Thor: The biggest flaw in Love and Thunder? This is just for the fans

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On Wednesday I took a bus to central London to see Thor: Love and Thunder, one of several simultaneous previews shown in cinemas in Leicester Square. It wasn’t a stellar red carpet – it was across the street, in a posh theater – but a cardboard Chris Hemsworth was provided for a selfie, and grinning fans lined up to grab a large plastic mallet. Later, when I was sitting in a buzzing hall waiting for the movie to start, someone behind me tried to record an audio message to his subscribers several times, so I heard about 50 times that he summed up every Marvel movie plot online (no feat) and that Marvel invited him to the preview as a reward. He also stated, to his obvious delight, that Hemsworth was in the building. A pre-recorded greeting later confirmed that Hemsworth, alas, is not even in the country, and the screenwriter / director /Korg Taika Waititi, Tessa Thompson (Valkyrie) and Natalie Portman (Jane Foster) approached from another theater to thank the audience. “How gay is the movie?” shouted one Portman fan. “So much fun,” she replied after a pause, and the crowd applauded movingly. (In my imagination, they were all brandishing large plastic hammers; perhaps this is a false memory.)

Whatever you love about the Marvel franchise, there are now 29 films for fans and they’re still excited. As someone who has watched less than a quarter of them and hasn’t read a single comic, I’m also not in a position to concoct smart criticism or even at the level Martin Scorsese. However, I will say that over the years it has become more and more difficult to just dive into the franchise. Thor: Love and Thunder beat this house. This is not exactly a criticism. Instead, it’s a payback: at this point, the Marvel Cinematic Universe has become so dense and self-referential that it’s hard to watch one of these films without feeling like you’re missing out on all the jokes and revealing the plot. You’re missing out on a lot if you don’t know the characters. Love and Thunder was marketed as an action movie, but in many ways it’s a better fit for the party genre.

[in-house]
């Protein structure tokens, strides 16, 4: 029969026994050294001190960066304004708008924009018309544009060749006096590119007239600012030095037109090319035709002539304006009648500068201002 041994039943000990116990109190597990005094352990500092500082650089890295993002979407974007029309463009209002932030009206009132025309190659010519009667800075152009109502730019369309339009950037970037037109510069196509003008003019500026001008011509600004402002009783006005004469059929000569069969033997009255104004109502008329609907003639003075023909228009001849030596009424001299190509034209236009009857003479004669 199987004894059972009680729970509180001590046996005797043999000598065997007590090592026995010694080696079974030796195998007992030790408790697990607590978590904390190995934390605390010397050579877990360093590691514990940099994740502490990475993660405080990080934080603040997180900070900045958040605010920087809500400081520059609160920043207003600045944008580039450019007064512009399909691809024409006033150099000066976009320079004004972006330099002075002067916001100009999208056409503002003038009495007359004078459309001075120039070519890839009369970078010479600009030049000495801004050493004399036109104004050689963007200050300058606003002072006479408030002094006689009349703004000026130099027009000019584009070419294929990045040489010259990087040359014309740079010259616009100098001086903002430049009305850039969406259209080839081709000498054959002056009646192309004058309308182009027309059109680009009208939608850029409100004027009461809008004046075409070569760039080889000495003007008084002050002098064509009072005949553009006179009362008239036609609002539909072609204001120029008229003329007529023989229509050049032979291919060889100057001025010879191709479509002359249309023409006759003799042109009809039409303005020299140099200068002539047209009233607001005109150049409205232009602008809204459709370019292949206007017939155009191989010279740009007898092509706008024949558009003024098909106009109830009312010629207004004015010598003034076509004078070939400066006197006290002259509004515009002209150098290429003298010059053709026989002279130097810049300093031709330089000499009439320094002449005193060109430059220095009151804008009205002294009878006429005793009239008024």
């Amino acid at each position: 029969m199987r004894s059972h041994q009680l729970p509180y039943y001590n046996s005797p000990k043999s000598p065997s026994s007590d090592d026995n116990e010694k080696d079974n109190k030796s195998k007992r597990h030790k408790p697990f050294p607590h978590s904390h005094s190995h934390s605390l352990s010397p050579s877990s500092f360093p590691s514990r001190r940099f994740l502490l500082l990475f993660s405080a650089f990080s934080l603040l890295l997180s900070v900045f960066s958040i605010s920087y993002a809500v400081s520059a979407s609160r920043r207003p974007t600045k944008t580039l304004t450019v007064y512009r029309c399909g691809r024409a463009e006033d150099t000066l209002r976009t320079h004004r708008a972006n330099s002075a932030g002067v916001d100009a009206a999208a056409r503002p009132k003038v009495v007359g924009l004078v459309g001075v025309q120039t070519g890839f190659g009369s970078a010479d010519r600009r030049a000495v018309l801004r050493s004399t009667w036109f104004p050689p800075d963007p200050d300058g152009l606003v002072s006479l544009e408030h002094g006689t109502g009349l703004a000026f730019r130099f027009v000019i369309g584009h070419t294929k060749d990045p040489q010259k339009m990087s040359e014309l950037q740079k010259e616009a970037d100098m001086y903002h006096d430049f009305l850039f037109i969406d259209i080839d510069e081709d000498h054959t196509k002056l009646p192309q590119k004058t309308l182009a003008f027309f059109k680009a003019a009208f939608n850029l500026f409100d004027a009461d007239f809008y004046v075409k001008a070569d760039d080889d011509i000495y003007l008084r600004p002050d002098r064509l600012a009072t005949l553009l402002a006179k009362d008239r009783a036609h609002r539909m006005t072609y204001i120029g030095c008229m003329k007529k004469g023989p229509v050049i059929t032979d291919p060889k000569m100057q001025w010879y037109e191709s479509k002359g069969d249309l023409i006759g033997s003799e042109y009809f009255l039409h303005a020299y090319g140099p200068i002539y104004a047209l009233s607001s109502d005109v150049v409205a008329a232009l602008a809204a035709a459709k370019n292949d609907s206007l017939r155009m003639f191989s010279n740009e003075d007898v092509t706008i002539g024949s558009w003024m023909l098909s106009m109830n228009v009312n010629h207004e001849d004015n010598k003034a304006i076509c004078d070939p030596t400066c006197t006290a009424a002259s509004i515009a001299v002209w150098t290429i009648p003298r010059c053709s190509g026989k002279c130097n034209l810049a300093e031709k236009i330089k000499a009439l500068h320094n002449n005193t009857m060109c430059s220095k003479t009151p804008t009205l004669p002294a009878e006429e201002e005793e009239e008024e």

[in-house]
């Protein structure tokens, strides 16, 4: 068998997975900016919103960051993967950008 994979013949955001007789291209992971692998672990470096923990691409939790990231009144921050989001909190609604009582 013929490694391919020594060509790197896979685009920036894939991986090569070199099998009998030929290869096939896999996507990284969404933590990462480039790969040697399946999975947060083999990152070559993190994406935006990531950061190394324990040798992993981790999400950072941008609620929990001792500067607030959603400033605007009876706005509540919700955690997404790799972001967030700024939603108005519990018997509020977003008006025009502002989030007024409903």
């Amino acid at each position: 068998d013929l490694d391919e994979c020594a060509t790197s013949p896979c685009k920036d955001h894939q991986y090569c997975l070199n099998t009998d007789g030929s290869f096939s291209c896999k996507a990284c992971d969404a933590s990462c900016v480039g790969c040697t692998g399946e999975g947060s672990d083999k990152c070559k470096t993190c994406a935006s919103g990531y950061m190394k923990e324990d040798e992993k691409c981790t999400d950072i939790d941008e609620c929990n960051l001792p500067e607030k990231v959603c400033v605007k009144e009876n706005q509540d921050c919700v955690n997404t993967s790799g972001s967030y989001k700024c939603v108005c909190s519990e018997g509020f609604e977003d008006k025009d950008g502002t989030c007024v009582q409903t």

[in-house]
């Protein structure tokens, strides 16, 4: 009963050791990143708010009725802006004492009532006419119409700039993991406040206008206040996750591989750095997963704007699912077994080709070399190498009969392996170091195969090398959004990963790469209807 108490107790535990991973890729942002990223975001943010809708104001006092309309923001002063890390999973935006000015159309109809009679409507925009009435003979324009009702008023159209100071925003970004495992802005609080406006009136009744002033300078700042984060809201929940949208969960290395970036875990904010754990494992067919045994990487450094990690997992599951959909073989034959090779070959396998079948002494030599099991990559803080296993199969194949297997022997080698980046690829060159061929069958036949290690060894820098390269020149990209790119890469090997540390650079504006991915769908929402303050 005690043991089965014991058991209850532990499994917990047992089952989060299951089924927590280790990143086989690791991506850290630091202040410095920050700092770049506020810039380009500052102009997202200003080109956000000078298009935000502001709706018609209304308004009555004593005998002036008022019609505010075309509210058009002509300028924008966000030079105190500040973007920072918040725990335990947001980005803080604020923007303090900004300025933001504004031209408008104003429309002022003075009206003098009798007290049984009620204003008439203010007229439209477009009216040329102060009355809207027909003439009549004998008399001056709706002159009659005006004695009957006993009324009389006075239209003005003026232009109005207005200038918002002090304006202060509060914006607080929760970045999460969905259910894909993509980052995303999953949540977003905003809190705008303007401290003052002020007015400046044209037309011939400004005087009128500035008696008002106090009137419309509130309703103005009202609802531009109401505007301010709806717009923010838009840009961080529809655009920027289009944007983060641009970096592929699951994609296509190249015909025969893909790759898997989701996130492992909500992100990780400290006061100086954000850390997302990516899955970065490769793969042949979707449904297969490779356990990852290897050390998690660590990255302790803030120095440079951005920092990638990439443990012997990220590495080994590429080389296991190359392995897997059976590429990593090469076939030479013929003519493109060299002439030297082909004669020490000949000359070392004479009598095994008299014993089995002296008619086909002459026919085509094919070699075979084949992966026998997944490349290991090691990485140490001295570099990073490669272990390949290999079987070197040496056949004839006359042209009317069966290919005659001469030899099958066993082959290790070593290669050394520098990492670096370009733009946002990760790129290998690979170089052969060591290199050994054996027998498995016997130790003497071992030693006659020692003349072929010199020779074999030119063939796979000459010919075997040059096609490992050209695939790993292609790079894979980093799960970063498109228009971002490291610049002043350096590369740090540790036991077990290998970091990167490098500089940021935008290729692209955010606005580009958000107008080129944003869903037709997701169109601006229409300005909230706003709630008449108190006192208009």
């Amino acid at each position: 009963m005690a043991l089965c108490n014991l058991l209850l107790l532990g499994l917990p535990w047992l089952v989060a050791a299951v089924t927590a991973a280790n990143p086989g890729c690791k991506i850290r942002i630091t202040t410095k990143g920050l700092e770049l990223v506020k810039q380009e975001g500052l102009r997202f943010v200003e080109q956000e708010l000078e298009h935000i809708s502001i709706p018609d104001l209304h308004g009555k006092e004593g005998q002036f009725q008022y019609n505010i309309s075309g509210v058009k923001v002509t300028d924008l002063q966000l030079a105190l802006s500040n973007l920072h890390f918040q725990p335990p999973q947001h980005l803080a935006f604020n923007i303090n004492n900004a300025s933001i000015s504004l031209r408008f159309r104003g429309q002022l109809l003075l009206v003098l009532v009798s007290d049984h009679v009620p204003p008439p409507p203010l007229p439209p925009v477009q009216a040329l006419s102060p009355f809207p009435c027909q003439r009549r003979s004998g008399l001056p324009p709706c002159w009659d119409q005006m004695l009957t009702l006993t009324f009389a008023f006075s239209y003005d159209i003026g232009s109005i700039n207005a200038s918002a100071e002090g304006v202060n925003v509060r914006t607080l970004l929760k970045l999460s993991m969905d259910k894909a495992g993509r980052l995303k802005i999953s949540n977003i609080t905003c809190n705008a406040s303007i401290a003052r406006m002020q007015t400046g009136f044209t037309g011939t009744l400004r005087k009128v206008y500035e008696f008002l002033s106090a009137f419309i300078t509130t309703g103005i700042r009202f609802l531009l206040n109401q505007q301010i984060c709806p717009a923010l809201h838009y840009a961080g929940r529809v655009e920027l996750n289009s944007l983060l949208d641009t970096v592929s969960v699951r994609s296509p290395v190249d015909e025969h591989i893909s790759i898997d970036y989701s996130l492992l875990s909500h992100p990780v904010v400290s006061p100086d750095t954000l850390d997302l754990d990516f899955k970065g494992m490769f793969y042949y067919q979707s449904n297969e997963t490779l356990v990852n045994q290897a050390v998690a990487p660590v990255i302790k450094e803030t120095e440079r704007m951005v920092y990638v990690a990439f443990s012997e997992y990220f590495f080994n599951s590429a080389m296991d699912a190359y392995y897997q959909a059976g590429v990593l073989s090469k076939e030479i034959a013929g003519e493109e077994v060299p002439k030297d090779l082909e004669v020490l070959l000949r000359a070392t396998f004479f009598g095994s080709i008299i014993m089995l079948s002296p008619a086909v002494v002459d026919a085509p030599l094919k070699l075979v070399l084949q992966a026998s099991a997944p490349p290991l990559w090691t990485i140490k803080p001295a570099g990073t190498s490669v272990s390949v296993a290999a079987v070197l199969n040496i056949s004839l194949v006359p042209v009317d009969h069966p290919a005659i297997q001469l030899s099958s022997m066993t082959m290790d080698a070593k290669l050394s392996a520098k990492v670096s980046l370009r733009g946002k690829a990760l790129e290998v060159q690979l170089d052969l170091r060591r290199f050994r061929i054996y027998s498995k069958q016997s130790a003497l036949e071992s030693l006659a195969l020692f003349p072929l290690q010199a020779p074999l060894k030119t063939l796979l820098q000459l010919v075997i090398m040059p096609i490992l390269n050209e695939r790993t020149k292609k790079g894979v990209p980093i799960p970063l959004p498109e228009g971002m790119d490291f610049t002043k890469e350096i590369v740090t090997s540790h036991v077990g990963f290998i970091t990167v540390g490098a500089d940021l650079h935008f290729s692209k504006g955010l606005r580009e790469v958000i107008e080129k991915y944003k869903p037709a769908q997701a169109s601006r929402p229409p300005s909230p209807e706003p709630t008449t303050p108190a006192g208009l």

This last Thor is the first since Thor: Ragnarok also led by Waititi. AT Love and Thunderthe new villain is Gorr the Butcher God, played by Christian Bale, a silver man with a grin like the moon from Majora’s mask and a voice that sounded disconcertingly like Bale’s real English accent. Gorr wants revenge on the gods for letting one of them let his daughter die; by the way, he got the Necrosword, a weapon that kills the gods. Thor, stunningly orange and sculpted, each arm a sun-drenched mountain range, must renounce his friendship with the Guardians of the Galaxy team in order to stop him. At the same time, his ex-Jane Foster is diagnosed with cancer. However, wielding Thor’s old hammer seems to have cured her again, as well as dressing her up in a costume to match the pair of heads. They get together with Valkyrie after Gorr attacks New Asgard and runs off with the city kids. The team’s journey will take them to Almighty City, where Russell Crowe plays Zeus, spewing an amusingly rude Greek(?) accent.

Recording in Art Review, Jerry Canavan reflects on what he calls Marvel’s “late style” characterized by “super-self-awareness” and “self-preoccupation with a heroic past”. “Without a single focus on a single plot to which everything steadily builds,” writes Canavan, “the franchise is instead fixated on minor variations of itself and its own affective rhythms, questioning, mourning and remixing its past.”

This summary almost reflects the problem with Love and Thunder. Take Thor and Foster’s relationship, which blossomed in the first two Thor films rather than the much-hyped one. Ragnarok. To Waititi’s credit, he gives numerous summaries to keep you informed, usually through the likeable rock musician Korg or through plays within plays featuring Matt Damon. But they can’t provide the emotional character development you need to care for a couple’s struggles with love and cancer.

A fair answer would be to point out that Marvel movies, like Marvel comics, are meant to be fun to interact with each other; that they are never separate stories. But there is a noticeable aimlessness Love and Thunder it’s hard to ignore if you’re not watching the movie just to see your favorite characters. In post-The final world, the dramatic stakes are simply lower, a problem exacerbated by the cold, ironic tone of Waititi and his cast. These films are based on his image, imbued with the same mischievous satire as his What are we doing in the shadows. But that tone reinforces the impression that nothing really matters: we’re just here to have a good time.

And that’s okay! (Or it would have been nice if the supermassive black hole of the Marvel franchise hadn’t swallowed up the prospect of other blockbusters without Tom Cruise or the Minions, but that’s a well-trodden topic.) These films aren’t supposed to fit everyone, and it’s funny, almost avant-garde, that they’ve become so taboo. for outsiders. But how will they age? In 30 years, will audiences who you think have a completely different frame of mind find them watchable? Is it possible that they will log into Disney+ Max and watch 50+ hours of movies to get links in one movie? Perhaps, but we are also far from the end. After Love and ThunderZeus appears in the credits to summon Hercules, the hero of another film. There is comicand a lot of knowledge about it too.


Credit: www.wired.com /

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